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Because bevacizumab is specific inhibitor of human VEGF and does not neutralize murine VEGF(13) and, moreover, cells composing the fibrous cap are of murine origin, it is likely that human tumor cell-derived VEGF is involved in this blood vessel formation in mouse tissue (fibrous cap). Therefore, it is important to determine the degree to which tumor cell-derived VEGF drives vascular formation in the fibrous cap. To assess this, we used axitinib, a potent small molecule inhibitor for both human and mouse VEGFR and related receptor tyrosine kinases.

After 1 week treatment with axitinib, HT29 tumor growth was significantly reduced and, even more importantly, the volume of the tumor shrank such that is was less that the volume at the beginning of treatment (Fig. 4a,b). As observed in HT29 tumors treated with bevacizumab, immunohistological analysis of the fibrous cap after axitinib treatment revealed a decrease in immature vessels and an increase in the fraction of mature vessels:total blood vessels, from 28.6 ± 2.4% to 60.3 ± 5.0% after treatment (Fig. 4c,d). Shrunken vessels with reduced diameters were observed after axitinib treatment, similar to the observations after bevacizumab treatment (Fig. 4c). These data suggest that mature blood vessels in the fibrous cap are resistant to treatment with bevacizumab and other common angiogenesis inhibitors. Moreover, it is the tumor-derived VEGF that affects blood vessel formation in the fibrous cap, because attenuation of immature blood vessels was not significantly different following treatment with inhibitors specific for human, but not mouse, VEGF or inhibitors blocking both human and murine VEGFR.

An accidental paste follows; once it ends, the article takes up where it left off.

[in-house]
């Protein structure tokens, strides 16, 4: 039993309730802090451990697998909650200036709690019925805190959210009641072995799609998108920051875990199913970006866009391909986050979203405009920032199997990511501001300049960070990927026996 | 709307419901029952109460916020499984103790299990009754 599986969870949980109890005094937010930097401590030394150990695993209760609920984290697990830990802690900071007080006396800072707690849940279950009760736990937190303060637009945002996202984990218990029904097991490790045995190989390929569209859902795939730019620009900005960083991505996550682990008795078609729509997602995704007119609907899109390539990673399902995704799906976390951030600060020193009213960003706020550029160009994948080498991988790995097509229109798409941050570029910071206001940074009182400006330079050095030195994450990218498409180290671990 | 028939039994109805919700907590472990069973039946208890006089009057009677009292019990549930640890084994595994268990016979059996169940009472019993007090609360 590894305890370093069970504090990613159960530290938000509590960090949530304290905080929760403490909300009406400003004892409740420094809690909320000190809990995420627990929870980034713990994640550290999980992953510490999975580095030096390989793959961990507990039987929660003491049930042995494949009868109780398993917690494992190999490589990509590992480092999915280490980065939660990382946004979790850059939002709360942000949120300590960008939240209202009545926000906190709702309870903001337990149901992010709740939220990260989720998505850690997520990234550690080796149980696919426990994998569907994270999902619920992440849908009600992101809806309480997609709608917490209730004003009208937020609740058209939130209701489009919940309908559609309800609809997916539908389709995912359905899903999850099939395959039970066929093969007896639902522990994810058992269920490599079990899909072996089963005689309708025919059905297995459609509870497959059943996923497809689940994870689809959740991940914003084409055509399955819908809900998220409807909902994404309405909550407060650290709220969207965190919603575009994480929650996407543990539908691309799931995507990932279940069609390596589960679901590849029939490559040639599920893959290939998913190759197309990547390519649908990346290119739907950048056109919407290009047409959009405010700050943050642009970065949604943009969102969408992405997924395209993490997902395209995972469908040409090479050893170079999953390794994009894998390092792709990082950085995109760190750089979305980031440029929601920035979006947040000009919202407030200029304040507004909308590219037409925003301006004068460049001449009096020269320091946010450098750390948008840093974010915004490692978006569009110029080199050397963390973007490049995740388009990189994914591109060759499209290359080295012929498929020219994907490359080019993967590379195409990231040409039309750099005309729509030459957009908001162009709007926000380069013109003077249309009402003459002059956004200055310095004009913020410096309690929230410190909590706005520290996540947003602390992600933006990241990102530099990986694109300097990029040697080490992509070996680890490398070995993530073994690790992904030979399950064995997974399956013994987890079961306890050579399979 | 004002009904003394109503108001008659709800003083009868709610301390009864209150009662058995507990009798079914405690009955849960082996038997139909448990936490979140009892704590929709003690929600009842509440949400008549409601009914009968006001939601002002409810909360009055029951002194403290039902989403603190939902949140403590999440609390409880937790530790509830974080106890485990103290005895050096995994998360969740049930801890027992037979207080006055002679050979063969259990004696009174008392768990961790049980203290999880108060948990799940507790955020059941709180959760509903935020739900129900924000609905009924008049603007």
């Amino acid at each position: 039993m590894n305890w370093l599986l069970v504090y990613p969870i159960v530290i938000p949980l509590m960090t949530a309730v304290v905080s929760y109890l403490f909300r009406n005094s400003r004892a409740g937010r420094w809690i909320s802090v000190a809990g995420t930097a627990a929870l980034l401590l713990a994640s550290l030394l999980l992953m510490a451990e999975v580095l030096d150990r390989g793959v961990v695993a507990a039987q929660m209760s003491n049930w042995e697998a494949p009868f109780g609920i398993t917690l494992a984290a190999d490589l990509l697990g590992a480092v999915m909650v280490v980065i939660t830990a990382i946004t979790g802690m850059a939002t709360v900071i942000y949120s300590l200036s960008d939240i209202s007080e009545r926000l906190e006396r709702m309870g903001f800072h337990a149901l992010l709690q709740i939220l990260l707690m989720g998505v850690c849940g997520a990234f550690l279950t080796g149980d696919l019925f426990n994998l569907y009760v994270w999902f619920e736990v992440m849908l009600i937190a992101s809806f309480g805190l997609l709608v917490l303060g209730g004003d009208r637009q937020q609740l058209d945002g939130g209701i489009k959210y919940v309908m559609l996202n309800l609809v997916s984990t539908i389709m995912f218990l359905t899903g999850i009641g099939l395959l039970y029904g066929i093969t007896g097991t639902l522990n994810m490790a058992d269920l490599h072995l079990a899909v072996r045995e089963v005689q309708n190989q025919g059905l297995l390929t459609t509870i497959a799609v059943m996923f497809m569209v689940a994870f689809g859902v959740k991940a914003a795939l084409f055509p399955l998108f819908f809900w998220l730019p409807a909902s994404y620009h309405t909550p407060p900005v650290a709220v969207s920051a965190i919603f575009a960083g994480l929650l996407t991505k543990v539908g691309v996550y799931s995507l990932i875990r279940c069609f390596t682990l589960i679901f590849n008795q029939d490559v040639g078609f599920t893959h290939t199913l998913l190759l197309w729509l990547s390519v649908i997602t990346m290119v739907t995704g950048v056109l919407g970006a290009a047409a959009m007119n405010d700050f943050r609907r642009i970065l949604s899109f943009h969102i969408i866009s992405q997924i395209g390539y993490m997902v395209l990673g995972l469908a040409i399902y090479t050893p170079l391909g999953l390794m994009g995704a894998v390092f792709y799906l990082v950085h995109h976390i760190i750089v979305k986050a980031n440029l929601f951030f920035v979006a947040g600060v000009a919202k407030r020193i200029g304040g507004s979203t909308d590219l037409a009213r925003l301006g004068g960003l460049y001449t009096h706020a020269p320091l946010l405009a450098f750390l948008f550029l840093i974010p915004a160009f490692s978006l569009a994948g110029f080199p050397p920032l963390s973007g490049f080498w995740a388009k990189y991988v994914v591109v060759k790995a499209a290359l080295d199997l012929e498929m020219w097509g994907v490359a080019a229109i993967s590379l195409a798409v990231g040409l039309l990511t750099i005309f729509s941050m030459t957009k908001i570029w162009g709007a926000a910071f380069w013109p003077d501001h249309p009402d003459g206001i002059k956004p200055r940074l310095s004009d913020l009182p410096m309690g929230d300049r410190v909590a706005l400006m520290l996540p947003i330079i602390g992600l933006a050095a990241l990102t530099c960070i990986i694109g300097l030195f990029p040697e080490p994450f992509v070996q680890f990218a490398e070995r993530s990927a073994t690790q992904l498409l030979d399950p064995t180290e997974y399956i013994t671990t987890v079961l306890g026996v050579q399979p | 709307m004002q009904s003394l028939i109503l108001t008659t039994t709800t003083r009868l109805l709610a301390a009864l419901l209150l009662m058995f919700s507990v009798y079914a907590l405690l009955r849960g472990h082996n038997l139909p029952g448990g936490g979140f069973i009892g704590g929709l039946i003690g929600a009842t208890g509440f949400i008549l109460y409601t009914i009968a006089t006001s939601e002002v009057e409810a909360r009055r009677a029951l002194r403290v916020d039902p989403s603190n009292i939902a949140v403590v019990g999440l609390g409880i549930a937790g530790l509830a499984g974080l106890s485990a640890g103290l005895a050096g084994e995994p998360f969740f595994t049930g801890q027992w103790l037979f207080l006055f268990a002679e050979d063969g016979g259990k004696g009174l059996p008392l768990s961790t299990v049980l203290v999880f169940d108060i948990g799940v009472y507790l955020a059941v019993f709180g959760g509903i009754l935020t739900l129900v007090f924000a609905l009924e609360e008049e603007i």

image